Monday, January 11, 2010

Baby, it's cold outside

I cannot begin to tell you how much I've enjoyed our fall and the beginning of winter here in Texas. In the 13 years I've lived here, I cannot remember a colder fall or winter. It has been..well normal, as in the normal I grew up with, like we have seasons! I certainly have fully adapted to Texas weather by now and so I find it very cold out there, but I love it. There is something about walking out into the cold, it jolts you awake, it reminds you that you're alive. Here are some things we've been doing for fun during this cold snap.We made peanut butter playdough and really enjoyed shapping it with cookie cutters and plastic knifes. Of course the best part is eating it.Kyle and I have started reading a book out loud together, one of our favorite things to do that had gotten pushed to the back burner. We're reading The Lost Continent : Travels in Small-Town America by Bill Bryson, it is a wonderful book and several times a night we have to stop reading because we're laughing so hard, it's not often that a book makes you laugh out loud.

Kylynn has decided that she is now an artist after receiving a marker set with about 100 markers in it. She daily sits down to color, draw, and "write" things down. It's amazing to see that she can actually draw things that I am able to tell what they are now and write letters that are correct. Jack, who wants to be Kylynn when he grows up, has too decided that he is an artist, however he prefers other surfaces (it's more modern that way you know), so he finds stray markers and draws on floors, doors, toys, rugs, people, get the picture. Thank you mom, for buying washable markers!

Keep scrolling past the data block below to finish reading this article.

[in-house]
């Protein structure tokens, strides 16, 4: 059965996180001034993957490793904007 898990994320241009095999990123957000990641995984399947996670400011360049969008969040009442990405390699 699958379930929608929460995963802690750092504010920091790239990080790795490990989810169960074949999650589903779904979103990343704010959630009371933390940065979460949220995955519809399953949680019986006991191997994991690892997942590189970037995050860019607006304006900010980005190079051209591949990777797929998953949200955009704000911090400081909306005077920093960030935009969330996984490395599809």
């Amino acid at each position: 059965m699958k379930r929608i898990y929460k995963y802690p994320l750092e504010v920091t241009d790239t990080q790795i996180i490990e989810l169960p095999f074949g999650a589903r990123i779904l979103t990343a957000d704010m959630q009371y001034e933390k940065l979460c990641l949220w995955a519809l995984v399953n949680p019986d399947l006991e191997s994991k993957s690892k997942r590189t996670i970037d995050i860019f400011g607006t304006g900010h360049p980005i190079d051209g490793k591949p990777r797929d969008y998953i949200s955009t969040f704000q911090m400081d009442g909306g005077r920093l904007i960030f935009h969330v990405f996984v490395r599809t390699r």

I have fallen back in love with cooking (at least temporarily). My sister gave me a subscription to Food Network magazine and I'm loving it. Most of the receipes in the magazine are not something that a stay at home mom has time to cook (although some are) but just reading the articles and recipes and seeing the pictures gets me excited about cooking, it gives me an idea for an easier receipe I could make or an ingredient I want to find a way to use. This week I actual planned out a full two weeks of recipes and did all my grocery shopping to last me that long, the way I used to before Jack came along, you should see my fridge! :)

Best of all we've been getting outside, yes it's cold, but really it's better than hot, and if this weather is an excuse to keep me indoors, then I'll never find a good time to go outside. So we've been going on walks, bike rides, and trips to the park. I've got to find some way to lose this holiday weight!

Saturday, January 9, 2010


I haven't shared one of my encounters with an overly curious person upon seeing me and Jack at the store in a while, so I thought I'd share my latest one with you.